10. avatar Darkman says:

    Never sold a gun in my life. Wore a few out but would never sell one.

  11. avatar Aven says:

    When it’s a video, I delete.

  12. avatar Lucas D. says:

    Videos do annoy me, but it’s mainly because I can read and process information in a hell of a lot less time than 99% of video hosts take getting to their point. I always dread having to look up a how-to guide online and only finding YouTube clips, because the guy doing the video invariably spends 15 minutes talking about stupid, irrelevant bullshit before reaching the 30 seconds I actually needed to see.

    As far as selling guns, every now and then I end up with one that I don’t mind parting with, and if there’s a scenario where I just had to have that Wanad P-83 or Taurus 85 when I already own well over a dozen very reliable pistols, then someone else will just have to picture it for me, because I’m coming up with bubkes on my end.

    1. avatar Serpent_Vision says:

      Agree; video seems to be the preferred instructional format for those who can’t be bothered to write an article or a script.

      1. avatar billy-bob says:

        “…video seems to be the preferred instructional format for those that can’t write…”


        1. avatar Button Gwinnett says:

          A Ruger MarkII takedown video is damn helpful…

  13. avatar Mark N. says:

    I’ve never sold a gun, and my Mosquito was the only one I tried to get rid of. But I’ve given away a few to my kids. Then again, I bought my first firearm only 15 years ago.

  14. avatar mark40sw says:

    SKS on list & Colt Python isn’t.
    yeah, ok

    1. avatar G says:

      And $600!?!? I see them selling around here for like $300

      1. avatar Art out West says:

        The key point was “Russian SKS”.

        The Norinco, Yugo, and Albanian SKS are cheaper than the Russian one.

        My SKS is a Chinese Norinco.

        Like everyone else, I wanted a list.

        1. avatar Charles says:

          I had a Russian SKS. No scope mount available, fixed mag, and it’s an antique. So big deal.


    2. avatar Guntoter2 says:

      I have a COLT PYTHON 4 in. blue , — 4 digit serial number, D series , NEW, UNFIRED, CYLINDER NEVER TURNED, in brown COLT box. Purchased in late 60’s. I hoped an approximate value would be given in this video.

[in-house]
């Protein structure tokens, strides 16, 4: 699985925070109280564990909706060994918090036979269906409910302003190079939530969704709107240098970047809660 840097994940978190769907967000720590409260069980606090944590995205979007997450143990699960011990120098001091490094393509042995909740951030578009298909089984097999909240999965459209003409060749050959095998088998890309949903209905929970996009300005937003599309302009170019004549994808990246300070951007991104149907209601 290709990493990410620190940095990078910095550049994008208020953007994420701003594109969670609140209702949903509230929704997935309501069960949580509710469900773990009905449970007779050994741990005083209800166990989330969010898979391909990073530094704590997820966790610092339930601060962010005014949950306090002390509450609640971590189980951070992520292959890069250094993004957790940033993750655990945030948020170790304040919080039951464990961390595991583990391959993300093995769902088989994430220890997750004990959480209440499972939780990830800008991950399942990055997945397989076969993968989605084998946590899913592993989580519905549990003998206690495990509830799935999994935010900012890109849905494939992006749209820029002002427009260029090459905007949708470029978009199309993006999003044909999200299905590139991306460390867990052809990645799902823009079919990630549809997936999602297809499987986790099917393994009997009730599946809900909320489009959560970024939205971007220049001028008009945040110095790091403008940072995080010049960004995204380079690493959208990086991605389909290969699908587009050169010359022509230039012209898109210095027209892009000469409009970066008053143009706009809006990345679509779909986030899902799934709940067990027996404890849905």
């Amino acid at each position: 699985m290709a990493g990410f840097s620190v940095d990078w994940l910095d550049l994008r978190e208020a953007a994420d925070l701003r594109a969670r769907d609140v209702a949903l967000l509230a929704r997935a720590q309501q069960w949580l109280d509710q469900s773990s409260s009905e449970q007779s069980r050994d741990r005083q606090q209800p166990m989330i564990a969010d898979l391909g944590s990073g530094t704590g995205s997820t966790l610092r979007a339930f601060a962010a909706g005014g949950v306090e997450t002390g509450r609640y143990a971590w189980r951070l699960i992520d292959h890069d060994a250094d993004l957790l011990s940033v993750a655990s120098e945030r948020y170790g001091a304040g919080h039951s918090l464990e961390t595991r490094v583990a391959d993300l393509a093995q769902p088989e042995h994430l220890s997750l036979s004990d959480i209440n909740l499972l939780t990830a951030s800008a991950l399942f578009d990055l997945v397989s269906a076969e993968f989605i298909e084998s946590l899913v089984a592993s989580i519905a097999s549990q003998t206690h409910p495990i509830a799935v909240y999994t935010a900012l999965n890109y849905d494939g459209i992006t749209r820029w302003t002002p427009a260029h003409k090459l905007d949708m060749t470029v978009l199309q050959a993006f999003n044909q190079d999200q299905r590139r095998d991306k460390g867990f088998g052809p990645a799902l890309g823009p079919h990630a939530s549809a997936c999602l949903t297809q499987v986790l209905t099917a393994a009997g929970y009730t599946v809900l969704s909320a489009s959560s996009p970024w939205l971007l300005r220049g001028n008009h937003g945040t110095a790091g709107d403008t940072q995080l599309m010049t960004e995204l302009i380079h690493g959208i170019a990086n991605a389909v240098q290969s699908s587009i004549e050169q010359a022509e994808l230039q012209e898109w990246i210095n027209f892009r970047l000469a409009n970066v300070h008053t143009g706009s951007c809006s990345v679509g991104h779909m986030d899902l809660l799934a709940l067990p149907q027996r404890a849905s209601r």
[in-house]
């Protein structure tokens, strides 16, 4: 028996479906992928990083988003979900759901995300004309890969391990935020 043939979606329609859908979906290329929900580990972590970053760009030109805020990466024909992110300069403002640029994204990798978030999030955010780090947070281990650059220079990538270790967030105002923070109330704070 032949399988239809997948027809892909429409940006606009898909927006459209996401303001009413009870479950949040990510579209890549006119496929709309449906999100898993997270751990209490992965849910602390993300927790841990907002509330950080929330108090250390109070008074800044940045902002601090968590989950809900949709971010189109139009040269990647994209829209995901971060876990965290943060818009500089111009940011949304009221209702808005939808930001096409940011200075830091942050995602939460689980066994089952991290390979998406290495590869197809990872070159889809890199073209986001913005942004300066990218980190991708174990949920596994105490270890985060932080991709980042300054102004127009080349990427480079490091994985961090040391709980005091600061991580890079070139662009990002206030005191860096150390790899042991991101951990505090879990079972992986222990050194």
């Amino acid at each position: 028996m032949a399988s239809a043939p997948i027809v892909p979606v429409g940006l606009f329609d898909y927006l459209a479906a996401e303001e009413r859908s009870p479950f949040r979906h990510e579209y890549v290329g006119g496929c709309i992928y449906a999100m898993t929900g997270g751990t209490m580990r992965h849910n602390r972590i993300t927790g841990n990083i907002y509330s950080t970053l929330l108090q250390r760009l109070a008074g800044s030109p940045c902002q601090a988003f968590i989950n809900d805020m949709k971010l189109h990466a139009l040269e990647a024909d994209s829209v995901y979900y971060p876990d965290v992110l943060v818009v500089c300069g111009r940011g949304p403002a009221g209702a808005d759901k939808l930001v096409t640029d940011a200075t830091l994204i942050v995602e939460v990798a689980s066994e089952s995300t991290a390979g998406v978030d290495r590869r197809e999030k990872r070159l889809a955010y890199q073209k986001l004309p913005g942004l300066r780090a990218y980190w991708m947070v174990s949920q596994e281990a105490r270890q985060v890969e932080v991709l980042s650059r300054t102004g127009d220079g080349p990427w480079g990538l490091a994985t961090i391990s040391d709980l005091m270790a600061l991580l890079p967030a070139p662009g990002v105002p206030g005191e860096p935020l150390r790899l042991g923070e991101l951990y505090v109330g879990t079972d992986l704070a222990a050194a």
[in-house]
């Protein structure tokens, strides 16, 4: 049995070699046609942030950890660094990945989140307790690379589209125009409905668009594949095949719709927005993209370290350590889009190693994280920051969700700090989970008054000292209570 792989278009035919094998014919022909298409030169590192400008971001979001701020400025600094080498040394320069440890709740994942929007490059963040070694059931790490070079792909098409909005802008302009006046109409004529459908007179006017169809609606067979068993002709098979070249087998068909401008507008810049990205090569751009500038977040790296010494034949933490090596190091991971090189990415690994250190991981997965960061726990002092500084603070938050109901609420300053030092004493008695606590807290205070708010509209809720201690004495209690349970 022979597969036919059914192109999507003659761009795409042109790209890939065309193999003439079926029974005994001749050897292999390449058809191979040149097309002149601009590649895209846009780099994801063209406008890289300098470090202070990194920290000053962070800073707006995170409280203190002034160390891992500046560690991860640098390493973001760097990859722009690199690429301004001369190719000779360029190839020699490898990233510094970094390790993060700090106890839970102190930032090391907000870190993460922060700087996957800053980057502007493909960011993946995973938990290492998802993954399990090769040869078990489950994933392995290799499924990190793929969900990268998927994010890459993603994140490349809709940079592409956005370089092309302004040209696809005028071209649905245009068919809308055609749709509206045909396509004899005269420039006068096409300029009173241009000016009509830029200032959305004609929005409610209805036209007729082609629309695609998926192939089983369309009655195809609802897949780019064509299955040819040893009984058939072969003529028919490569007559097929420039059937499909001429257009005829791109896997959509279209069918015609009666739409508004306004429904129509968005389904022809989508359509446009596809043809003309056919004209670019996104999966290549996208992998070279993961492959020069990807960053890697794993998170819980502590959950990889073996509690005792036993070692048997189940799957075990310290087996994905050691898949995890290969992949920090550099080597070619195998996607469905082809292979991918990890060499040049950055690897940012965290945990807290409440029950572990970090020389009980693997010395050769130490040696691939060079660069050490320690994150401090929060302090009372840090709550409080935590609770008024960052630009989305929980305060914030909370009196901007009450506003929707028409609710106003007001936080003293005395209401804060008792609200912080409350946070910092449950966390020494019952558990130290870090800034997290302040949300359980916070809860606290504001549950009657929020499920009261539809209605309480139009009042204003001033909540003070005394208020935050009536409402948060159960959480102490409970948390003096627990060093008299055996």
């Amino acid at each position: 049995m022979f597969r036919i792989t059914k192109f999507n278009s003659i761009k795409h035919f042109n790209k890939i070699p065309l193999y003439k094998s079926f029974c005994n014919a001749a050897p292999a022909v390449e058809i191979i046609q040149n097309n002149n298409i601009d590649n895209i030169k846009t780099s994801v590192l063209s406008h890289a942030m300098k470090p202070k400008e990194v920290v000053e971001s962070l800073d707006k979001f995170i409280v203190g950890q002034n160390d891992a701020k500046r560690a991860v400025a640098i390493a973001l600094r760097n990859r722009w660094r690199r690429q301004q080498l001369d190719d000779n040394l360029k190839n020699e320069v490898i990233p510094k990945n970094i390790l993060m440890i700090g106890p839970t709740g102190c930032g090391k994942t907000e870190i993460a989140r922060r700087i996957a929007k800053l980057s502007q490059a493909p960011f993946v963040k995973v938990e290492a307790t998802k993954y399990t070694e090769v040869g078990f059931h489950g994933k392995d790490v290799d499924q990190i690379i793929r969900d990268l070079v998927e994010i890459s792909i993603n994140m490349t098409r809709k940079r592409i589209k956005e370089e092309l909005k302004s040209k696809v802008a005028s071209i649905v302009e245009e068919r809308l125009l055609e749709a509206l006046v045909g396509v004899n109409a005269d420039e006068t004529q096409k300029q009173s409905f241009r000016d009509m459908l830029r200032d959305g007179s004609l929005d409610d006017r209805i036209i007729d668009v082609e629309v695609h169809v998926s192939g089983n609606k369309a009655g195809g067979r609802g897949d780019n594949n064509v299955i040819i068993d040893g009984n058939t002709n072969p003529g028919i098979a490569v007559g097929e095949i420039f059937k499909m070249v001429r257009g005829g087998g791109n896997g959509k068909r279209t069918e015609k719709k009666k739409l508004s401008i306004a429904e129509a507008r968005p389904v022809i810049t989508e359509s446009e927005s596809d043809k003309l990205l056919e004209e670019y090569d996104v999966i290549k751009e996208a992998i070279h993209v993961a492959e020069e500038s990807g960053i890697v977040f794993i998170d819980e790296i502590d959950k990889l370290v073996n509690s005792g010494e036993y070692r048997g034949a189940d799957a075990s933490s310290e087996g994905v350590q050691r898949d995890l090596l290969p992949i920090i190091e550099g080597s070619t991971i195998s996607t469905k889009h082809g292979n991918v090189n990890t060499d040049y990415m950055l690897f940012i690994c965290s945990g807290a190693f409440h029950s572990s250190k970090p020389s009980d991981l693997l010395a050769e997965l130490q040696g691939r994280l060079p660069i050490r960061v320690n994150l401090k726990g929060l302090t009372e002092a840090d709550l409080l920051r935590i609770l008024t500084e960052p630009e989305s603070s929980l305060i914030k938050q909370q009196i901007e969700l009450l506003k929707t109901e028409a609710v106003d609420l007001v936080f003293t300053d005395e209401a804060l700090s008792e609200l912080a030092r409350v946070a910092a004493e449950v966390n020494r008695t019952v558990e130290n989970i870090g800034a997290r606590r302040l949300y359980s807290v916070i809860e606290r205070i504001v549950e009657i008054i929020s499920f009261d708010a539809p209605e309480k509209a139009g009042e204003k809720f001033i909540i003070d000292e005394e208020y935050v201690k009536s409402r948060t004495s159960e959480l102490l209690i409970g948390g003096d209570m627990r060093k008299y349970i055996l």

1. avatar 7mag says:

        By present day pricing, minimum $5000 and maximum $8000 (based on what I’m seeing them selling at gun shows and auctions

        1. avatar MarkOwen says:

          Got a Mosin Nagant made by Remington arms. Son in law has one by Westinghouse. No sale on either one ever!

  15. avatar Vic Nighthorse says:

    The gun content equivalent of cotton candy. Just babble miscellaneous opinions at the camera. Wow, no.

  16. avatar BLAMMO says:

    I don’t own a Colt Python but I can’t believe it’s not on the list.

    1. avatar Mercury says:

      I sold my Python. Guy paid me more than twice what it was worth, and I still regret it. I got a custom GP-100 from the 80s that shoots like a dream for a fraction of the net, but I still miss that Python.

  17. avatar Timothy V Noecker says:

    Smith&Wesson Model 29 .44 Magnum Revolver!!!

    1. avatar Mike says:

      I sold my Model 29. Had not shot it in years, made a good profit. Bought something that I would use

  18. avatar Jimmy James says:

    Bought and sold many garands. They just never did anything for me. Sold an SKS one time for $75. Can not imagine anyone paying $600 for one. Horrible ergonomics.

  19. avatar ed says:

    Why show a Smith & Wesson revolver when you’re talking about the Colt Detective Special??

  20. avatar Charlie says:

    OK. Here we go!

    I have owned five of the 10 “Guns you never want to sell”, and I don’t regret selling a single one of them! This guy is rating guns by their market value. Not their usefulness!

    I don’t want any safe queens, and I don’t give a flying flip about “Collector Prices”. All of my firearms are working guns, and they fill a niche. And that niche is subject to being filled by a better qualified candidate on a moment’s notice!

    So keep your Colt SAA, your BHP, and your Garand. I have better equipment, thank you very much!


    1. avatar Lupinsea says:


      The idea of selling a firearm used to be completely alien to me. Until I realized that there were a few pieces that were collecting dust that I just never shot any more (for whatever reason). So I put them to better use by selling them and rolling the proceeds over into something I do shoot more.

      I’m still reluctant to sell a gun but I’d rather sell it and get something I’m more interested in shooting rather than let them sit there.

      1. avatar frank says:

        if you’ve got the right kind of guns they can help fund your retirement quite nicely…getting that class III license back in the eighties was a very smart move…